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Question of the Day
Moshe Negbi, Israel Radio’s legal analyst, said the Sept. 5 sentencing will decide Olmert’s political future. If the court says the conviction amounts to “moral turpitude,” he would be sentenced to at least three months of prison time or community service and be barred from re-entering politics for seven years.
“As for the moral turpitude, I am not sure because even though Olmert failed, his breach of duty was not accompanied with any benefit for himself,” said Emanuel Gross, a legal analyst at the University of Haifa, adding that a jail sentence appeared highly unlikely.
Olmert’s lawyer, Eli Zohar, said there was no legal precedent for jail time on a single count of breach of trust. He said he would not appeal this conviction and that it posed no deterrent for Olmert to eventually return to political life.
“He was almost totally acquitted of all the charges he was charged with, despite one which is insignificant for his future as a possible candidate,” Mr. Zohar told the Associated Press. He said the conviction amounted to an ethical breach, rather than a legal crime.
Prosecutors took solace in the lone conviction, saying the court ruled a public servant could not engage in matters in which they had vested interests. They said they would study the 742-page verdict before deciding whether to appeal.
Olmert entered politics in 1973 with the hard-line Likud Party. But late in his career, he underwent a transformation, adopting dovish views in favor of broad concessions to the Palestinians.
He bolted the Likud with then-Prime Minister Ariel Sharon to form the centrist Kadima Party in 2005, leading it to victory in elections the following year after Mr. Sharon suffered a debilitating stroke. As prime minister, Olmert conducted intense peace talks with the Palestinians, offering a near-complete pullout from the West Bank before the talks fizzled at the end of his term.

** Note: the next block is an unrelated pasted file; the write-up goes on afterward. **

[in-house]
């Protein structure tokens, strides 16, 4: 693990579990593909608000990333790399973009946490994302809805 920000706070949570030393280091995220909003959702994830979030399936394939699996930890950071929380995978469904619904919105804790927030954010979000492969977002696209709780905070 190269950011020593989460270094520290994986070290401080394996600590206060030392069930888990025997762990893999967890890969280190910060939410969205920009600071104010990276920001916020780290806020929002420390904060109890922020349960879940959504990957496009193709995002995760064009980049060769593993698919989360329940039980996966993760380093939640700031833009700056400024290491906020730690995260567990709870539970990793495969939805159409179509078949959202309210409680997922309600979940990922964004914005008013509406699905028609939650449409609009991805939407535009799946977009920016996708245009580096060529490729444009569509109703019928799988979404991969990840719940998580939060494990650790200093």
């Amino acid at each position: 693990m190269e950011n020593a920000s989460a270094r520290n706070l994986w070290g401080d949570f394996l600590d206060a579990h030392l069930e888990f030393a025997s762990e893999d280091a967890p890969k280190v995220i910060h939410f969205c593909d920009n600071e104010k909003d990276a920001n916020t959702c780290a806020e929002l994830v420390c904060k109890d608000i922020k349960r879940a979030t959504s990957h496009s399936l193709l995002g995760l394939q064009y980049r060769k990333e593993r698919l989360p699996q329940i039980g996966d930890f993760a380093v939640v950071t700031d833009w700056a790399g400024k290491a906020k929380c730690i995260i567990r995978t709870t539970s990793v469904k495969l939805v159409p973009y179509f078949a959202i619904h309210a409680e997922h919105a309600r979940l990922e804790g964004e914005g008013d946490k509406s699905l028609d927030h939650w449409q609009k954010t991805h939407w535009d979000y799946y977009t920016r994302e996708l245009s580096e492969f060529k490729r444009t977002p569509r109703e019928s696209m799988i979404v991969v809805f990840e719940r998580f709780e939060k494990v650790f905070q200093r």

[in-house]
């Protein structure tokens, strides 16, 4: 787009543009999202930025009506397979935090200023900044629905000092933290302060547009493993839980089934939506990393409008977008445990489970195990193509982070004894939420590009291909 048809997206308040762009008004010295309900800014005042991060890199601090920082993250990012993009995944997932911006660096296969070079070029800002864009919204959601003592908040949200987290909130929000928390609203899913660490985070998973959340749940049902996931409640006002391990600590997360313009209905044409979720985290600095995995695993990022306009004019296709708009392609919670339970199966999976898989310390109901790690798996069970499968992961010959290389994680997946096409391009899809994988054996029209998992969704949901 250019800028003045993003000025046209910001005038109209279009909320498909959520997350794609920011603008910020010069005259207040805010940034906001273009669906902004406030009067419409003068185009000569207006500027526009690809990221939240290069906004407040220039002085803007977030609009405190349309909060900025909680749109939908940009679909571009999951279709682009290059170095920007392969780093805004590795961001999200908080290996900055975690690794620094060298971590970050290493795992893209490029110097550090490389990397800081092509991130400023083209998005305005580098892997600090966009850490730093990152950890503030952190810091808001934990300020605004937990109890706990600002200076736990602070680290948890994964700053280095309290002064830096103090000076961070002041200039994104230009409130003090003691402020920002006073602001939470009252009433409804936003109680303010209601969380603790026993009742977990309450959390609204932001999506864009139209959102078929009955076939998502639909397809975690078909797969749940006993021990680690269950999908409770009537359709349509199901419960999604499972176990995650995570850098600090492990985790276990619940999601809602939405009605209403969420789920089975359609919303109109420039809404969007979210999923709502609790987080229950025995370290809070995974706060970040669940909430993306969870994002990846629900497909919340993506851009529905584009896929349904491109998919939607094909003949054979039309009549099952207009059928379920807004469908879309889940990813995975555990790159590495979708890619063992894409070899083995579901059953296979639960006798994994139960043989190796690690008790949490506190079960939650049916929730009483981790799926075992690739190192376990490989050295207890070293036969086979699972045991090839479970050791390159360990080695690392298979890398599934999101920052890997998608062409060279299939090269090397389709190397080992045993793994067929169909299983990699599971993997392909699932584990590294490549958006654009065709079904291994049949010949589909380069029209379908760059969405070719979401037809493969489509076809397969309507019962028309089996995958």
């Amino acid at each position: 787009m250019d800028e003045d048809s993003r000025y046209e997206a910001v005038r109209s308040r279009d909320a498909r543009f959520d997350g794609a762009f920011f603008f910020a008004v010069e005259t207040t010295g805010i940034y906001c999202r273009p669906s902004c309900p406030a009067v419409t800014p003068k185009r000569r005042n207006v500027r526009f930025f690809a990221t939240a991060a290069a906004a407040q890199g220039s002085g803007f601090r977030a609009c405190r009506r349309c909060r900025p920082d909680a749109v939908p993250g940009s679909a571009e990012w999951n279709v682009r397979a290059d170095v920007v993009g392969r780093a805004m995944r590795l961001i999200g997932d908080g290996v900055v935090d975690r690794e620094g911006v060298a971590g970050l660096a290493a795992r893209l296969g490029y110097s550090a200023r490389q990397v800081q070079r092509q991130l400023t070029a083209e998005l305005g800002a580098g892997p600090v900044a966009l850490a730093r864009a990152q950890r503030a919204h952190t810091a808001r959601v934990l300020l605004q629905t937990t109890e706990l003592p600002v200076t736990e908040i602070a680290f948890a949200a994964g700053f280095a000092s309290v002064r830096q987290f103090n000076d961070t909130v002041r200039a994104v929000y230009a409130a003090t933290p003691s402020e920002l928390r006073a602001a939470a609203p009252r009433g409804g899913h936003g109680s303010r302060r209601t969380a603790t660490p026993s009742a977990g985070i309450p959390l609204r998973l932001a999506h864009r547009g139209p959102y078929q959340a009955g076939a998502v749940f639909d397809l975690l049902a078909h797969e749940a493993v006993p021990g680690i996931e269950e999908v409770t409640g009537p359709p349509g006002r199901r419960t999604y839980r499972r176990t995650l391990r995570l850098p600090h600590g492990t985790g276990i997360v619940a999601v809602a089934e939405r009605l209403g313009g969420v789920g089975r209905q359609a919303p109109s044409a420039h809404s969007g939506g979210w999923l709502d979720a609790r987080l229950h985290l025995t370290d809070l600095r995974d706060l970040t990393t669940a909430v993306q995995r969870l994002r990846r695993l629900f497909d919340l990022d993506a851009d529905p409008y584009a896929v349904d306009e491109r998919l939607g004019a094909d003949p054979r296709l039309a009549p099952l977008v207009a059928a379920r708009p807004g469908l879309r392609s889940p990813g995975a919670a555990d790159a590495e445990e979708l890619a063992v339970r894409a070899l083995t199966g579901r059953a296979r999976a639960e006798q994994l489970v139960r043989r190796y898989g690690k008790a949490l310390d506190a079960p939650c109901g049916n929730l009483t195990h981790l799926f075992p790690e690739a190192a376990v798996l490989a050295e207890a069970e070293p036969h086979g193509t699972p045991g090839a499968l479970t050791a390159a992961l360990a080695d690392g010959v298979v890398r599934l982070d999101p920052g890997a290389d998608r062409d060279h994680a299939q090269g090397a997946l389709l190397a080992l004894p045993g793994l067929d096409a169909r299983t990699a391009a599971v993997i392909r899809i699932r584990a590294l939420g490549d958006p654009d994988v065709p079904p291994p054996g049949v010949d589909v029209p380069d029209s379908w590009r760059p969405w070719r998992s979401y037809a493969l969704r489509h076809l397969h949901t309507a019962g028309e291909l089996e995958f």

Olmert claimed to be close to an accord just as he was driven from the premiership and the pileup of corruption charges undermined his efforts of reaching a peace deal with the Palestinians. Negotiations have been largely frozen since, leading some to bemoan how a bombastic case that altered Mideast peace efforts ended with a whimper.
“Of the indictment that led to the changing of the government in Israel and, in effect the course of history, remains a very small and insignificant piece,” said Jacob Galanti, a top Olmert aide.
Olmert’s term was also marked by the 2006 war with Lebanon’s Hezbollah and a bruising offensive in Gaza in early 2009 that largely halted years of Palestinian rocket fire. Popular support for his Kadima also has slipped dramatically in the three years since Olmert left politics.
Israel’s leadership has been tarnished multiple times by convictions in recent years, and members of Olmert’s own Cabinet are currently sitting in jail. His former finance minister was sentenced to five years for embezzlement, and another member of his Cabinet was sentenced to four years for taking bribes. Neither case occurred while the two were in the Cabinet.
And last year, former Israeli President Moshe Katsav was sentenced to seven years in prison after being convicted of rape and other sex crimes prior to his presidency.
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